The 1924 Fire and Capital Campaign

Reposted from Once Upon a Time in Needham.
On Saturday, January 5, 1924, a fire almost completely destroyed the original church building. The Kingsbury, Greene, and Crossman memorial windows, along with the Communion silver, the old bell, some flags, the pulpit, and a few other furnishings were the only items to survive. The cause of the fire is unknown.

The Kingbury Memorial Window, which commemorates the long service of Dr. A. Dexter Kingsbury as a deacon in the church, was one of the few items to survive the 1924 fire. Dr. Kingsbury’s wife and daughter donated the window in July 1918. (Photo: Shala Howell)

Although the fire was devastating for the congregation, the pastor of the time, Rev. Harry W. Kimball quickly turned the event into an opportunity, drawing up plans for a facility that more closely met his growing congregation’s needs. The planned building would provide a larger sanctuary with room for the much larger congregation, new classrooms downstairs for the expanded Sunday School program, and an assembly hall capable of seating 200.

The Second Church Building, built 1924

Funds for the new church, which cost $60,000 to build, came from:

Insurance collected on old building

$8,000

Cash subscriptions

$6,000

Three-year pledges

$21,986

Mortgage loan

$24,000

Total:

$59,986

The new organ was not included in this capital campaign. The $5,600 needed to procure it were raised separately by the choir, under the leadership of the choir directors, Dr. Wilde and Miss Mabel P. Friswell.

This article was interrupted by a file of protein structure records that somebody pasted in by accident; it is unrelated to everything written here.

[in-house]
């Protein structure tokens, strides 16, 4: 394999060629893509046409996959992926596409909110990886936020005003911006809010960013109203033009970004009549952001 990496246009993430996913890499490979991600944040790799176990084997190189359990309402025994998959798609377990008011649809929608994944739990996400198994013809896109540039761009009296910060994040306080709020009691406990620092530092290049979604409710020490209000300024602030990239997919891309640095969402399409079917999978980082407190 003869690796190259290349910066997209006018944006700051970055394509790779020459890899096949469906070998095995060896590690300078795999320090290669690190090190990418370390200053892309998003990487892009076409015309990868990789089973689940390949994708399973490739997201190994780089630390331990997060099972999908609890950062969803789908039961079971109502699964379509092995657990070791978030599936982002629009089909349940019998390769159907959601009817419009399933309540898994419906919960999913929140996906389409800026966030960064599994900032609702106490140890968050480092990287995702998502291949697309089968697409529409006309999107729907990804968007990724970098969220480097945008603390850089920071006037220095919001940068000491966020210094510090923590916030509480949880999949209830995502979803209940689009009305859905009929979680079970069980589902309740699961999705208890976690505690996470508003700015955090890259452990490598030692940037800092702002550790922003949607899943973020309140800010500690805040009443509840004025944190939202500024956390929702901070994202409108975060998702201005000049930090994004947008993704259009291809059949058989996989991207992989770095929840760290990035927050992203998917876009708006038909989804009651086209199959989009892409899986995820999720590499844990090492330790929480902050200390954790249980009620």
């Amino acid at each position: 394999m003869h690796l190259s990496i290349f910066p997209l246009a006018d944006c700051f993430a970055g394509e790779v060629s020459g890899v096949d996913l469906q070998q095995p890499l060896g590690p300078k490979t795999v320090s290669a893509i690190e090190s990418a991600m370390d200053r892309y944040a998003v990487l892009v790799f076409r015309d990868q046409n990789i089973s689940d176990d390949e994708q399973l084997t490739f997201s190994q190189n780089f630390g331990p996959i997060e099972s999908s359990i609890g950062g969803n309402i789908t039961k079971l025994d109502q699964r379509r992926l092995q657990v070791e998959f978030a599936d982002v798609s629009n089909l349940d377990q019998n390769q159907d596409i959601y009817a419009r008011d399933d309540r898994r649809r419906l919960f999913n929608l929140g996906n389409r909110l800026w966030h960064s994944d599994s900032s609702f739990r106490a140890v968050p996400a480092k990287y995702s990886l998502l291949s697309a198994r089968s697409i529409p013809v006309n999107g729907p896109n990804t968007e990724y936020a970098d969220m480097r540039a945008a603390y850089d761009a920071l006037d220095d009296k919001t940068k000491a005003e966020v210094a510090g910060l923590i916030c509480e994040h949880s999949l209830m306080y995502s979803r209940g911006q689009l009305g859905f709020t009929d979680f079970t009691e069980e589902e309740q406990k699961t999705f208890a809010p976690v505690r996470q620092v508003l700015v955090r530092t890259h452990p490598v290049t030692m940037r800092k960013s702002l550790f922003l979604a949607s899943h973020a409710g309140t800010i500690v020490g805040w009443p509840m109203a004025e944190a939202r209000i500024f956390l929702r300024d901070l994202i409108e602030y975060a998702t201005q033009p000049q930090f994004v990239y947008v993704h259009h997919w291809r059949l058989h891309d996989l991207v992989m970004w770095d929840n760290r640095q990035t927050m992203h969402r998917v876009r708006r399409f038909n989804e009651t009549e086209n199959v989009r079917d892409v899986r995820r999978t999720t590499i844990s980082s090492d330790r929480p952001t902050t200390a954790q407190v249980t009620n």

Brochure from the 1924 Capital Campaign. The Rev. Harry Kimball is the gentleman in the top oval. Herbert Stevenson, who was instrumental in revamping the Church School, is shown in the oval below.

Source: The History of the Evangelical Congregational Church of Needham, Massachusetts as compiled by Edmund W. Trowbridge, Church Historian, 1957.

Related Articles:

Advertisements

About Shala Howell

Writer of things ranging from optical network switching white papers to genetic testing patient education materials to historical fiction set in an 1880s asylum. When I’m not scratching my head over pesky characters who refuse to do things how I want them done or dreaming of my next book (which will of course be much easier to write than the current one), my writerly self can be found blogging about life with a very curious Ten-Year-Old at Caterpickles.com, or musing about books and the writing life at BostonWriters.wordpress.com.
This entry was posted in 1920-1940, Congregational Church of Needham and tagged , , . Bookmark the permalink.

What are you thinking?

Fill in your details below or click an icon to log in:

WordPress.com Logo

You are commenting using your WordPress.com account. Log Out / Change )

Twitter picture

You are commenting using your Twitter account. Log Out / Change )

Facebook photo

You are commenting using your Facebook account. Log Out / Change )

Google+ photo

You are commenting using your Google+ account. Log Out / Change )

Connecting to %s